certification as a collateral duty on top of their existing workload. 
At George Mason University, the Registrar and Student Accounts offices 
have had to create additional positions to meet Post-9/11 GI Bill 
processing needs. The additional expense of these positions is $110K, 
including fringe benefits.
    An equitable figure depends upon Congress' expectations of higher 
education institutions. If Congress expects colleges and universities 
to be responsible for the certification of enrollment, in addition to 
continued counseling and paperwork processing responsibilities, then a 
significant increase in the reporting fee will be necessary.

    Question 5: In your testimony you write that some veterans need 
remedial education while others were not ready for college. What 
percentage of veterans do you estimate need remedial education or are 
not ready for college?

    Response: Given the lack of general data on veterans, as well as 
more specific data on Post-9/11 benefit usage, it is difficult to fully 
quantify this number. However, as outlined below, we would anticipate 
veterans mirroring the general population and caution that a 
significant number of veterans may need remedial education in one or 
more subject areas before starting college. We note that there are 
multiple DoD programs designed to address the need for remedial 
education among active-duty servicemembers (e.g., the Army's Functional 
Academic Skills Training [FAST] or the Marine Corps' Military Academic 
Skills Program [MASP]) that also prepare individuals for an easier 
transition into postsecondary education.
    Nationally, less than half of those who receive a high school 
diploma are academically prepared for postsecondary education (Greene & 
Winters, 2005). In fact, according to the Department of Education, 
approximately 42 percent of community college freshmen and 20 percent 
of freshmen in four-year institutions are enrolled in remedial courses 
(NCES 2004b). Analyses of student preparation for college-level work 
show weakness in multiple subject areas; of college freshmen taking 
remedial courses, 35 percent were enrolled in math, 23 percent in 
writing, and 20 percent in reading (NCES, 2004b). Community colleges 
bear the greatest share of the remediation burden and trends indicate 
that their responsibilities in this arena are likely to grow. For 
instance, eleven states have passed laws preventing or discouraging 
public four-year institutions from offering remedial courses to their 
students, thus concentrating unprepared students in community colleges 
(Jenkins & Boswell, 2002).
    Normally that would mean about 67,000 of the 200,000 (Garamone, 
2010) men and women selected each year for active duty enlisted 
positions in the Army, Navy, Air Force, and Marines would require some 
form of remediation. It is important to note that the Department of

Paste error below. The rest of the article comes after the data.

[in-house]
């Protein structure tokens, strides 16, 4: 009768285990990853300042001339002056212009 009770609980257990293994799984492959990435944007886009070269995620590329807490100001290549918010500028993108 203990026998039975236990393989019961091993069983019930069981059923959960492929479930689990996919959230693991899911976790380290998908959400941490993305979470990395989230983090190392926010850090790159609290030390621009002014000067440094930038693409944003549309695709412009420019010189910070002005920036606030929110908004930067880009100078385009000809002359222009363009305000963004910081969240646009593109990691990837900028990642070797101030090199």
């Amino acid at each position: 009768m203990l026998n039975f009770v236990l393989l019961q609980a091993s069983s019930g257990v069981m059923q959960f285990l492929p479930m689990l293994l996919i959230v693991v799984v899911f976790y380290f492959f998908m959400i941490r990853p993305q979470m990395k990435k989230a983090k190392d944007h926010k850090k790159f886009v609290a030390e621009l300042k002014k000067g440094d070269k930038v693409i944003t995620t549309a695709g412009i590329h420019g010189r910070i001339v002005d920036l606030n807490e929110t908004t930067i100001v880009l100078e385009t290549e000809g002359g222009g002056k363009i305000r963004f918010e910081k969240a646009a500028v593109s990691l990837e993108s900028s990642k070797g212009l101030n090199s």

Defense has changed military enlistment standards related to academics 
over the last six years to better meet enlistment goals (Inskeep & 
Boswell, 2008, Kaplan 2008). Further, the DoD programs designed to 
address the need for remedial education may not necessarily reach the 
entire target population. These factors will have an influence on the 
number of veterans needing remediation.\1\
---------------------------------------------------------------------------
    \1\ References Garamone, J. (2010 Oct 12). 2010 Proves Banner Year 
for Recruiting. Department of Defense Press Release Greene, J., & 
Winters, M. (2005). Public high school graduation and college-readiness 
rates: 1991-2002. New York: Manhattan Institute. Inskeep, S. & Bowman, 
T. (2008 Apr 17). Army Documents Show Lower Recruiting Standards, 
National Public Radio, Washington, DC Jenkins, D., & Boswell, K. 
(2002). State policies on community college remedial education: 
Findings from a national survey. Denver, CO: Education Commission of 
the States. Kaplan, F. (2008 Jan 24). Dumb and Dumber: The U.S. Army 
lowers recruitment standards again. Washington Post, Washington, DC 
National Center for Education Statistics [NCES] (2004). The condition 
of education 2004, indicator 18: Remediation and degree completion. 
Washington, DC: U.S. Department of Education. National Center for 
Education Statistics (2004). The condition of education 2004, indicator 
31: Remedial.

    Question 6: What kinds of accommodations have your schools made 
---------------------------------------------------------------------------
because of post-traumatic stress disorder or traumatic brain injury?

    Response: AASCU schools have made varying accommodations for 
students (not only veteran students) with Post-Traumatic Stress 
Disorder (PTSD) or Traumatic Brain Injury (TBI). As noted in the first 
study of support services for veterans on campus (From Soldier to 
Student: Easing the Transition of Servicemembers on Campus) in which 
AASCU participated, institutions may incorporate veterans with 
disabilities into pre-existing disability services programs for all 
students as well as coordinate referrals to off-campus treatment 
centers for students with injuries beyond the capacities of a campus 
treatment center.
    In George Mason University's experience, the diagnoses of TBI and 
PTSD have become blurred and their treatment approaches have been 
merged. The reasons include the many cross-symptoms and the inability 
to determine whether those symptoms are directly connected to a TBI or 
are the lingering results of having suffered one. Mason does not have 
the capability to perform intensive neuropsychological evaluations to